Things got a little confused at this point.  Blame it on the late hour.  I thought, for a moment, that I had found the answer.  A quick glance at the first forum that came up in response to my search led me to recognize that, of course, my command was contradictory:  it told wget to download style sheets (-p), but it also said that only html files would be accepted (-A.html).  But then, unless I muddled it somehow, it appeared that, in fact, I had not included the -p option after all.  I tried re-running version 2 of the command (above), this time definitely excluding the -p option.  And no, that wasn't it; I still got those same funky messages (above) about removing index.html.  So the -p option was not the culprit.

I tried again.  This time, I reverted to using exactly the command I had used in the first try (above), changing only the output directory.  Oh, and somewhere in this process, I shortened the target URL.  This gave me none of those funky messages.  So it seemed that the order of options on the command line did matter, and that the order used in the first version (above) was superior to that in the second version.  To sum up, then, the command that worked best for me, for purposes of backing up my (blogspot) blog, was this:

wget -r -l1 -np -A.html -N -w5 --directory-prefix=/media/Partition1/BlogBackup1

Since there are other blog hosts out there, I wanted to see if exactly the same approach would work elsewhere.  I also had a WordPress blog.  I tried the first version of the wget command (above), changing only the source URL and target folder, as follows:

wget -r -l1 -np -A.html -N -w5 --directory-prefix=/media/Partition1/WordPressBackup

This did not work too well.  The script repeatedly produced messages saying "Last-modified header missing -- time-stamps turned off," so then wget would download the page again.  As far as I could tell from the pages I examined in a search, there was no way around this; apparently WordPress did not maintain time stamps.

The other problem was that it did not download all of the pages.  It would download only one index.html file for each month.  That index.html file would contain an actual post, which was good, but what about all the other posts from that month?  I modified the command to specify the year and month (e.g.,  This worked.  Now the index.html file at the top of the subtree (e.g., would display all of the posts from that month, and beneath it (in e.g., .../2009/03/01) I had named subfolders for each post, each of which contained the index.html file displaying that particular post.  So at this rate, I would have to write wget lines for each month in which I had posted blog entries.  But then I found that removing the -A.html option solved the problem.  But if I ran it at the year level, it worked only for some months, and skipped others.  I tried what appeared to be the suggestion of running it twice at the year level (i.e., at .../ with an ending slash), with --save-cookies=cookies.txt --load-cookies=cookies.txt --keep-session-cookies.  That didn't seem to make a difference.  So the best I could do with a WordPress blog, at this point, was to enter separate wget commands for each month, like this:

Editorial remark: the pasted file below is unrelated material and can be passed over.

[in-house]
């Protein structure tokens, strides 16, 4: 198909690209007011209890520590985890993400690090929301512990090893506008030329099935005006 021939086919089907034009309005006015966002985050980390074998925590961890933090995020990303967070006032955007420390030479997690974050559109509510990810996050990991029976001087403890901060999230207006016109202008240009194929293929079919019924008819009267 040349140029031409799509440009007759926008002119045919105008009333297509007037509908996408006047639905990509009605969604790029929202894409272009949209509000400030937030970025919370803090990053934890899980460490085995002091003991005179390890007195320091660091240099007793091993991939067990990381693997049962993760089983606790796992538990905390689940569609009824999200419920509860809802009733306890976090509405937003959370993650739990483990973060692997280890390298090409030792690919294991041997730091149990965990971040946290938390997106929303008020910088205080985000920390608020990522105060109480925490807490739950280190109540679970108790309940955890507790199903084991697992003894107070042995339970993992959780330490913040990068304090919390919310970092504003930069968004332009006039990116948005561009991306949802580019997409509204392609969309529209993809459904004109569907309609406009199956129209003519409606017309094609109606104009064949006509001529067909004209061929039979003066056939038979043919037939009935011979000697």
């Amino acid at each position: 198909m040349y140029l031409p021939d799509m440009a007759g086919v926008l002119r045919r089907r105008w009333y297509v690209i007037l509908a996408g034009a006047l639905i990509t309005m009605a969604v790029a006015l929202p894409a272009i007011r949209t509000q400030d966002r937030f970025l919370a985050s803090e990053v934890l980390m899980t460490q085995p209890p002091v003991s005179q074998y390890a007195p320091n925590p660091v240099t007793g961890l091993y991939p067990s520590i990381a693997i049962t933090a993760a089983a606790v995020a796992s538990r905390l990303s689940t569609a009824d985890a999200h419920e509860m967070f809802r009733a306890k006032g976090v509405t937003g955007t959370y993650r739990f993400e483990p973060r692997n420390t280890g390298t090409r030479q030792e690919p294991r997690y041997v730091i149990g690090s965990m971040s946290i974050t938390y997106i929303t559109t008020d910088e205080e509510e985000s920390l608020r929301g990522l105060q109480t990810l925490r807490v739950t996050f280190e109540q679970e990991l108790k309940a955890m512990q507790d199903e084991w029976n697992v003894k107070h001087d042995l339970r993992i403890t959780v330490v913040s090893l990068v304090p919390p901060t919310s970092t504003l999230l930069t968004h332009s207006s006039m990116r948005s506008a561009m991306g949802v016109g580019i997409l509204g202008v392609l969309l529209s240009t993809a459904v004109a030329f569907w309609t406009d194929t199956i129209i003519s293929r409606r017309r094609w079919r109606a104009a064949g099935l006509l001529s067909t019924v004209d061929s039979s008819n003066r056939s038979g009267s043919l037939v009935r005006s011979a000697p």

wget -r -l1 -np -N -A.html -w5 --directory-prefix=/media/Partition1/WordPressBackup

I added back the -A.html option, as shown, because it didn't seem to hurt anything; html pages were the only ones that had been downloaded anyway.

Since these monthly commands would re-download everything, I would run the older ones only occasionally, to pick up the infrequent revision of an older post.  I created a bunch of these, for the past and also for some months into the future.  I put the historical ones in a script called, which I planned to run only occasionally, and I put the current and future ones into my, to run daily.

But, ah, not so fast.  When I tried this on another, unrelated WordPress blog, it did not consistently download all posts for each month.  I also noticed that it duplicated some posts, in the sense that the higher-level (e.g., month-level) index.html file seemed to contain everything that would appear on the month-level webpage on WordPress.  So, for example, if you had your WordPress blog set up to show a maximum of three posts per page, this higher-level webpage would show all three of those.  The pages looked good; it was just that I was not sure how I would use this mix in an effective backup-and-restore operation.  This raised the question for my own blog:  if I ever did have to restore my blog, was I going to examine the HTML for each webpage manually, to re-post only those portions of text and code that belonged on a given blog page?

I decided to combine approaches.  First, since it was yearend, I made a special-case backup of all posts in each blog.  I did this by setting the blogs to display 999 posts on one page, and then printed that page as a yearend backup PDF.  Second, I noticed that rerunning these scripts seemed to catch additional posts on the subsquent passes.  So instead of separating the current and historical posts, I decided to stay with the original idea of running one command to download each WordPress post.  I would hope that this got most of them, and for any that fell through the crack, I would refer to the most recent PDF-style copy of the posts.  The command I decided to use for this purpose was of this form:

wget -r -l1 -np -N -A.html -w5 [URL] --directory-prefix=/media/Backups/Blogs/WordPress

I had recently started one other blog.  This one was on  I tried the following command with that:

wget -r -l1 -np -N -A.html -w5 --directory-prefix=/media/Backups/Blogs//LiveJournal

This was as far as I was able to get into this process at this point.